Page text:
Serum Tumor Markers

Serum tumor markers are proteins or carbohydrates produced by cancer cells that are associated with a malignancy of a specific origin (e.g., thyroglobulin in thyroid cancer). Genetic changes in a malignancy, such as gene mutations or patterns of gene expression, are also being used as tumor markers, and are often referred to as “cellular tumor markers.” These lab tests are easy to obtain and useful for follow-up in a patient with known malignancy. In general, they are not appropriate for screening in individuals of average risk, except for prostate-specific antigen (PSA), which is commonly used but controversial. Tumor markers have an important role in the diagnosis, prognosis, and monitoring of patients with cancer. However, they are not as specific or sensitive as tissue biopsy and are not used solely for cancer diagnosis. Panels of tumor markers have been increasingly adopted in recent years.

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Overview

Definition

  • Serum tumor markers, usually just referred to as “tumor markers,” are proteins or carbohydrates that increase due to cancer.
  • Cellular tumor markers are also used to detect the presence of malignant cells with distinctive genetic changes.
  • Both can usually be measured in circulating cells of different body fluids and in tissues. 

Uses and limitations

Uses:

Baseline level should be established at the time of initial presentation.

  • Evaluating tumor response to therapy (e.g., chemotherapy, radiotherapy, or surgery)
  • Monitoring for tumor recurrence (e.g., carcinoembryonic antigen (CEA) with colon cancer)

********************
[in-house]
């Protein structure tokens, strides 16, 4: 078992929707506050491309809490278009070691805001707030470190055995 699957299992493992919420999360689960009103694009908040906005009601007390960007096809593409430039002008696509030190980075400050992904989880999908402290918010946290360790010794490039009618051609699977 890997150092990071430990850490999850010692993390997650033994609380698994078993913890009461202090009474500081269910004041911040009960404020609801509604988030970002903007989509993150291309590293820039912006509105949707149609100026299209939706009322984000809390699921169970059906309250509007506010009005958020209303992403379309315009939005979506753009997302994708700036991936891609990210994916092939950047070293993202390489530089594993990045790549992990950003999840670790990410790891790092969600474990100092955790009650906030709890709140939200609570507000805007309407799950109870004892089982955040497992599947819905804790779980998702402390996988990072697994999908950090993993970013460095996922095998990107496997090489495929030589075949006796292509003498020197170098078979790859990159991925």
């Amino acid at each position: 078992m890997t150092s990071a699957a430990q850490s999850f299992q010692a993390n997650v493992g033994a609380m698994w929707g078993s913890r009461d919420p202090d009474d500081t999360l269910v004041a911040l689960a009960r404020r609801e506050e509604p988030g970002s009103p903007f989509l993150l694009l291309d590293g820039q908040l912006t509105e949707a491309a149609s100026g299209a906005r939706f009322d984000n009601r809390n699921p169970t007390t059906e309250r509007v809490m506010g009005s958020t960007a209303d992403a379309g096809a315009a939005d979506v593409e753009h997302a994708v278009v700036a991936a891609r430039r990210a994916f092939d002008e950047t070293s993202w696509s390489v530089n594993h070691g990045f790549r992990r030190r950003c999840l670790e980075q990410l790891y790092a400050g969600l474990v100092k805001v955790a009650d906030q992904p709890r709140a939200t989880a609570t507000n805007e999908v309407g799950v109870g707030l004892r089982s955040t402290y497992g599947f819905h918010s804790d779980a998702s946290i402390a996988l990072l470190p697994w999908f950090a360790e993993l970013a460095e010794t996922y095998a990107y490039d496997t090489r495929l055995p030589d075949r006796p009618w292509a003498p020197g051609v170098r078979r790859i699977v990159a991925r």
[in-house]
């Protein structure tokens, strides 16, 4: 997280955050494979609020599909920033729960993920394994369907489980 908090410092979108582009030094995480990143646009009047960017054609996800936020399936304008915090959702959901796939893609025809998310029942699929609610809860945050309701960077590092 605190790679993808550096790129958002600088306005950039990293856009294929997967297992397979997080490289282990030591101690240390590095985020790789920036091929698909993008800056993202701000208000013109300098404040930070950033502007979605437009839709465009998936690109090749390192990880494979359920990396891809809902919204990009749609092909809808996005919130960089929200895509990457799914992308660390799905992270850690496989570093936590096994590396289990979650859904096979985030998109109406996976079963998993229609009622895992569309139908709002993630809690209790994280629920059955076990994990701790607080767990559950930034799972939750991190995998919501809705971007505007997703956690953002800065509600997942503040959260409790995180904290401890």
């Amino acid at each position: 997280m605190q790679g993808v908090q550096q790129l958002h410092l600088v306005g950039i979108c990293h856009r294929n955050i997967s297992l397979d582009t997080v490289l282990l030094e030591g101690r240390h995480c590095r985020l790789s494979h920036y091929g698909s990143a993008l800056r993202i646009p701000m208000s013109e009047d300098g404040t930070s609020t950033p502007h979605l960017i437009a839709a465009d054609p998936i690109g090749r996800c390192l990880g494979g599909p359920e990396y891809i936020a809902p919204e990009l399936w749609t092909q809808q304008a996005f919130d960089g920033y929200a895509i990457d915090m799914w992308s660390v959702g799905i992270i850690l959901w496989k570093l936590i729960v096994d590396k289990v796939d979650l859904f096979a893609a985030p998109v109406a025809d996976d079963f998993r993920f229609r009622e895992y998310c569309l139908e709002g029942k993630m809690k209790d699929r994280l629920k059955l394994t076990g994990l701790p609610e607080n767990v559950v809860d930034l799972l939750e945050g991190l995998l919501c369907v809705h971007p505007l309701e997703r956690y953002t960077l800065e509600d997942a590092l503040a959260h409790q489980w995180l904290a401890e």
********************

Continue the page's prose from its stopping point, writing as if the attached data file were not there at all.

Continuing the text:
• Determining stage, prognosis, and treatment plan for certain malignancies (e.g., hCG pretreatment level included in the International Federation of Gynecology and Obstetrics (FIGO) staging system for choriocarcinoma)
  • Screening for cancer (e.g., prostate-specific antigen (PSA) testing for prostate cancer)

Limitations:

  • False positives: elevated tumor marker but no cancer
  • False negatives: Tumor marker is not elevated despite the presence of cancer.

Classification

  • Cellular tumor markers
    • Indicate expression of oncogenes
    • Example: carbohydrate antigen 125 (CA-125) in ovarian cancer
  • Humoral tumor markers
    • Detected in bodily fluids such as blood or urine in concentrations higher than physiological values
    • Produced by tumorous cells at a higher level than normal 
    • Example: Prolactinoma causes an elevation in the normal secretion of prolactin.

Clinical Significance

Levels of tumor markers can be useful in monitoring response to treatment for many cancers but have drawbacks and false positives.

Common tumor markers

  • CEA
    • Obtained preoperatively and postoperatively in patients with colon cancer
    • Used in treatment planning and assessment of prognosis
    • Not used for screening:
      • Low diagnostic ability
      • Significant overlap with benign disease
    • False positives with:
      • Benign GI conditions such as gastritis, peptic ulcer, diverticulitis, liver disease
      • Also can be elevated in smokers and patients with chronic obstructive pulmonary disease (COPD)
  • Carbohydrate antigen 19-9 (CA19-9) 
    • A tetrasaccharide found in numerous malignancies
      • Most strongly associated with pancreatic cancer
      • Also associated with colorectal cancer and other forms of GI cancer
    • Used in posttreatment monitoring for recurrence in patients with pancreatic cancer
    • False positives are common in patients with:
      • Pancreatitis
      • Cirrhosis
  • CA-125 
    • A protein; also known as mucin 16
    • Function in cancer: participates in cell-to-cell interactions necessary for metastasis
    • Used in patients with ovarian cancer to follow response to chemotherapy
    • Not commonly used for screening; can be elevated in patients with
      • Endometrial cancer
      • Lung cancer
      • Breast cancer
      • Pregnancy
  • CA 15-3
    • Used in monitoring treatment response in patients with metastatic breast cancer
    • Has drawbacks; can see a transient increase in 20% of patients successfully treated with systemic therapy
    • False positives can also be seen in patients with: